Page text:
An important point: during the software lifecycle, such a specification can change significantly, and that's okay. However, it's very important to still stay within the original design and architecture to prevent the codebase from becoming something unmanageable.

Test plan

Why is it needed? It is critical for a test plan to be built not on the basis of code that was written according to the specification (we write code and tests for this code so that they pass), but on the basis of a design that includes critical scenarios that must be processed correctly. It is also very convenient that you can submit such a test plan for review to other teams (for integrations or just for additional testing), making it clear how the system will behave in different situations.


What does it include?

  • All possible system operation scenarios

    • Happy path
    • Sad path
    • Error handling
  • All possible invariants that must be maintained during system operation

  • Acceptance tests to check the system state at the start (should consider the environment, e.g., data on the network)


We've finalized the design, written the code and specification, and compiled the test plan. Sounds pretty solid already! But what else could we add?

Deployment Plan

Such a plan might be needed to some extent to improve the bus factor and create conditions in which any team member can deploy the system and verify it's state.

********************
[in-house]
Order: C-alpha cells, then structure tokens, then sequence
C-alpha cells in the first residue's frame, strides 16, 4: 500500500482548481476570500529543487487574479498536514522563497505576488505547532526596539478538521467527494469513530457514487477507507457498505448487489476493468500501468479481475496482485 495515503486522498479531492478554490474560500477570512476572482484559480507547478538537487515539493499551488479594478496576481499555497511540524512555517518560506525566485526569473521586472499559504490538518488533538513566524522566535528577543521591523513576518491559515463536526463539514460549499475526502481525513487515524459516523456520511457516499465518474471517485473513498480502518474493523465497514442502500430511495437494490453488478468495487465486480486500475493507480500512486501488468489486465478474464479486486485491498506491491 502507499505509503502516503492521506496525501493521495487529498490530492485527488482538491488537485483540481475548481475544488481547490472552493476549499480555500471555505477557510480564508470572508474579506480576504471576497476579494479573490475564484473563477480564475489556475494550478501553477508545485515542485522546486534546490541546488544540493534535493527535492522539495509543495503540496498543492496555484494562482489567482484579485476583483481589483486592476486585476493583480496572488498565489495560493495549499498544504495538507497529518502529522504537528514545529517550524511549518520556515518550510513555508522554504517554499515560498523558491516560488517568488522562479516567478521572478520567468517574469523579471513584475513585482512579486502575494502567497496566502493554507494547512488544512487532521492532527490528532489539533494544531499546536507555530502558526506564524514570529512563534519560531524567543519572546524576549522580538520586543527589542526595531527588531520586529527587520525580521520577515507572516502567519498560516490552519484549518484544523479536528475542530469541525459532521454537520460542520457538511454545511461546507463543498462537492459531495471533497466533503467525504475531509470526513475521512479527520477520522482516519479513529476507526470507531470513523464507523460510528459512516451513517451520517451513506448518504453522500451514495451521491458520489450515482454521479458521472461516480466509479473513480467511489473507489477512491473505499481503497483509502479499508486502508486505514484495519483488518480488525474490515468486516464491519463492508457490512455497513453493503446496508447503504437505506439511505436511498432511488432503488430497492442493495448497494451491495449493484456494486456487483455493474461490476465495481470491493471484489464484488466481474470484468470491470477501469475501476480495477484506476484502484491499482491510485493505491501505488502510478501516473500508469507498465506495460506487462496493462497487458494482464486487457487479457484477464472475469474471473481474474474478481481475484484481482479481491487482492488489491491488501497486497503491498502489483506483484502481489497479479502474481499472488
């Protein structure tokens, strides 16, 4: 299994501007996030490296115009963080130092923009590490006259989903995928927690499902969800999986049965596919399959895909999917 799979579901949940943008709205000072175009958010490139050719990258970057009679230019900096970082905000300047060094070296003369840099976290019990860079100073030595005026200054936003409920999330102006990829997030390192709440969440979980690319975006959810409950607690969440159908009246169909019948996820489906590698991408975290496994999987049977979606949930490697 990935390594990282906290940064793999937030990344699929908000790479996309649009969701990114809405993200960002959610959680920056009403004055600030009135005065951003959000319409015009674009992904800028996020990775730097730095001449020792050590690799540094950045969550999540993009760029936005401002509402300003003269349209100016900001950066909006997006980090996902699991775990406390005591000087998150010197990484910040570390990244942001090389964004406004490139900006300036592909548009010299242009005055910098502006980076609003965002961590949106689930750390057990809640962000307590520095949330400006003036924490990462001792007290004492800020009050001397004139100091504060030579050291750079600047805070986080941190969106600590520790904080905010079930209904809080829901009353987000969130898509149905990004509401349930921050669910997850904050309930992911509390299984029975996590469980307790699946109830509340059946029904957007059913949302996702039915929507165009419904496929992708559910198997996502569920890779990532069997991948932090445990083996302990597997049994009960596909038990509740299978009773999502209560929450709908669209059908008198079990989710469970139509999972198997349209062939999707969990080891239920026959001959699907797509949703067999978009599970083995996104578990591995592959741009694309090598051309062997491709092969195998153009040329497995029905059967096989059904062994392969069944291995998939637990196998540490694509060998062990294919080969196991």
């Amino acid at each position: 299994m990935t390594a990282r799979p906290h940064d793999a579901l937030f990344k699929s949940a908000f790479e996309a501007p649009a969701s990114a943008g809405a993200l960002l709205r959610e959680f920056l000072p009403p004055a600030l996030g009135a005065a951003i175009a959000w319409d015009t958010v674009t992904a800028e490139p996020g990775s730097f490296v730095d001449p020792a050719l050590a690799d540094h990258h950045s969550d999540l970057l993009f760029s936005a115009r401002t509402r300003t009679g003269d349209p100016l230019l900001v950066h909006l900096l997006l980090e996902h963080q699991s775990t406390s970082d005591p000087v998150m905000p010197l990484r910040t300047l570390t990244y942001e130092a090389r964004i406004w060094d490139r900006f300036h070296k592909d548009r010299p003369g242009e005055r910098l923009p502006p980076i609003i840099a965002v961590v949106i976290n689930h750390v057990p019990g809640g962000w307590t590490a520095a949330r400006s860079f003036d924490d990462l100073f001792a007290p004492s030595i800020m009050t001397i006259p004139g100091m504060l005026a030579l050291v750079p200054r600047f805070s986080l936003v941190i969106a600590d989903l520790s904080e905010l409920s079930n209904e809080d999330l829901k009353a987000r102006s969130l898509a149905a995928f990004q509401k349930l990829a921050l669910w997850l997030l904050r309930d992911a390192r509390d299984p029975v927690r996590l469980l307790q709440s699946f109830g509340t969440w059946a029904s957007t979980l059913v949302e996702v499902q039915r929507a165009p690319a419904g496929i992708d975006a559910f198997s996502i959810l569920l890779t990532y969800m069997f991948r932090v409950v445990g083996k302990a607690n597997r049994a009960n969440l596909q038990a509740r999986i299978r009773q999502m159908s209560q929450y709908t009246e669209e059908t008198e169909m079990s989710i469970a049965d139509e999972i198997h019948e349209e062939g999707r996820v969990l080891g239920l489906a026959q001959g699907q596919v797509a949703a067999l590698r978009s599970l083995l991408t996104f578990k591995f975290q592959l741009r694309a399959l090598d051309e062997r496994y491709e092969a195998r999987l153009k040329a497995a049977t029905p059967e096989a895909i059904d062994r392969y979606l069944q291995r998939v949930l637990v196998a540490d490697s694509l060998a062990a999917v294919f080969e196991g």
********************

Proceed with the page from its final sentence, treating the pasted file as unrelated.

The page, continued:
Why can't we do without it? We can, but in the real world, large teams where many people are responsible for different parts of the system, and the deployment process might be fully delegated to DevOps. What's wrong with that, since we've written tests, put them in CI, and checked for vulnerabilities, do we need anything else? Maybe not, but often tests do not consider the current state of the system and test not quite what we would like.



What deployment plan might contain:

  • A complete description of actions that need to be performed for the deployment to take place
  • Deployment parameters:
    • Environment variables
    • Initial state
    • Parameters for launch
  • A plan for if something goes wrong at any step
  • A backup plan, if possible
  • The necessary state to which the system must be brought in case continuing the deployment is not possible
  • Actions that need to be performed after deployment
    • Notify other teams
    • Enable necessary integrations, if needed


Nothing complicated, right? Having such a document for a specific update can significantly improve the bus factor and prevent reliance on specific individuals. Isn't that what we want?

Conclusion

In the software development process, it's important not just to write code, but also to create documentation that ensures understanding and consistency throughout all stages of development. The documentation may be the code itself, but experience has shown that documentation is very important to maintain the quality, stability and future scalability of the system, especially when the team changes during development, and also when the project evolves and adapts to new requirements.


Documentation includes RFC (Request for Comments), ADR (Architecture Records), Specification, Test Plans, Deployment Plans, and more. This will guarantee the retention of knowledge in the team, simplify the process of integrating new employees into the project, and increase the overall reliability and resistance of the system to changes.